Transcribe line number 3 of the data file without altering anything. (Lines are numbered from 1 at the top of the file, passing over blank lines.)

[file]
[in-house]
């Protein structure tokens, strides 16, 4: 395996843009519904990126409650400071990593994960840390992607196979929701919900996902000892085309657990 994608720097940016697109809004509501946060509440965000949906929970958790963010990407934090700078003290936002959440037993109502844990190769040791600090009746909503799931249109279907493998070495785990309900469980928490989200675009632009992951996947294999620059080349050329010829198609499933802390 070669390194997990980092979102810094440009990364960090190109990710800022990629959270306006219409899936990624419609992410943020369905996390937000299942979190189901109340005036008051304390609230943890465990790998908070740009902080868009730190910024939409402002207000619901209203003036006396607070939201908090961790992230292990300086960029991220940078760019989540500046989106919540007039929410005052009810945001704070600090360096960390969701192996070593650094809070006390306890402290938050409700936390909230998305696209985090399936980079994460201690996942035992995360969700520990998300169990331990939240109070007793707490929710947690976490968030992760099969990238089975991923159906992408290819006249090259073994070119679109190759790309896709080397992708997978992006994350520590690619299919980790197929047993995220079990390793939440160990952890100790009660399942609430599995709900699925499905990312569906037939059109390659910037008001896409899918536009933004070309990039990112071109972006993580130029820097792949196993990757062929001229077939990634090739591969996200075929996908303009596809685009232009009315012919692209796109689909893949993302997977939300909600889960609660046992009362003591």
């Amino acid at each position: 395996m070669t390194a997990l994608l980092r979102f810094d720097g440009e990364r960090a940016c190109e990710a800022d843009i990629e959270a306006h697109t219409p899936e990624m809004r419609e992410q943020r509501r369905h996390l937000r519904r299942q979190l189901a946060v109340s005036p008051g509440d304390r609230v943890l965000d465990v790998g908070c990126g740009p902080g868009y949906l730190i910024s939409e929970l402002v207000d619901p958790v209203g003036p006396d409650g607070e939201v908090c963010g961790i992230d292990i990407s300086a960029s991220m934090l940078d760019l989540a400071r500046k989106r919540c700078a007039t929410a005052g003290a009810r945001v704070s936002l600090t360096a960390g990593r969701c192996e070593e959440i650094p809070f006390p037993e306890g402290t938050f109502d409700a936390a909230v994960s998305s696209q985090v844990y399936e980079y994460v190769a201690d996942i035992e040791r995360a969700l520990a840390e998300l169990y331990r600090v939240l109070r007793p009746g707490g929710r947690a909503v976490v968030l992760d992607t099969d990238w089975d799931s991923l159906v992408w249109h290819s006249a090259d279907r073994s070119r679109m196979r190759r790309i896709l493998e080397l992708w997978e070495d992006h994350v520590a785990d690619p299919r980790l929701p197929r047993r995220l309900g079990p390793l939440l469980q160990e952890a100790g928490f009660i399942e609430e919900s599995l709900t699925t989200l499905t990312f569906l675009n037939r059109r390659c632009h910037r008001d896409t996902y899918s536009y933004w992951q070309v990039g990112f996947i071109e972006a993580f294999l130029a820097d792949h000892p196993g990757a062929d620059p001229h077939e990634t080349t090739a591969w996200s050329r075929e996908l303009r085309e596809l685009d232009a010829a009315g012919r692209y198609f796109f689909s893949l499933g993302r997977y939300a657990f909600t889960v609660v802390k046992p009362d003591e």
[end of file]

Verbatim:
């Amino acid at each position: 395996m070669t390194a997990l994608l980092r979102f810094d720097g440009e990364r960090a940016c190109e990710a800022d843009i990629e959270a306006h697109t219409p899936e990624m809004r419609e992410q943020r509501r369905h996390l937000r519904r299942q979190l189901a946060v109340s005036p008051g509440d304390r609230v943890l965000d465990v790998g908070c990126g740009p902080g868009y949906l730190i910024s939409e929970l402002v207000d619901p958790v209203g003036p006396d409650g607070e939201v908090c963010g961790i992230d292990i990407s300086a960029s991220m934090l940078d760019l989540a400071r500046k989106r919540c700078a007039t929410a005052g003290a009810r945001v704070s936002l600090t360096a960390g990593r969701c192996e070593e959440i650094p809070f006390p037993e306890g402290t938050f109502d409700a936390a909230v994960s998305s696209q985090v844990y399936e980079y994460v190769a201690d996942i035992e040791r995360a969700l520990a840390e998300l169990y331990r600090v939240l109070r007793p009746g707490g929710r947690a909503v976490v968030l992760d992607t099969d990238w089975d799931s991923l159906v992408w249109h290819s006249a090259d279907r073994s070119r679109m196979r190759r790309i896709l493998e080397l992708w997978e070495d992006h994350v520590a785990d690619p299919r980790l929701p197929r047993r995220l309900g079990p390793l939440l469980q160990e952890a100790g928490f009660i399942e609430e919900s599995l709900t699925t989200l499905t990312f569906l675009n037939r059109r390659c632009h910037r008001d896409t996902y899918s536009y933004w992951q070309v990039g990112f996947i071109e972006a993580f294999l130029a820097d792949h000892p196993g990757a062929d620059p001229h077939e990634t080349t090739a591969w996200s050329r075929e996908l303009r085309e596809l685009d232009a010829a009315g012919r692209y198609f796109f689909s893949l499933g993302r997977y939300a657990f909600t889960v609660v802390k046992p009362d003591e």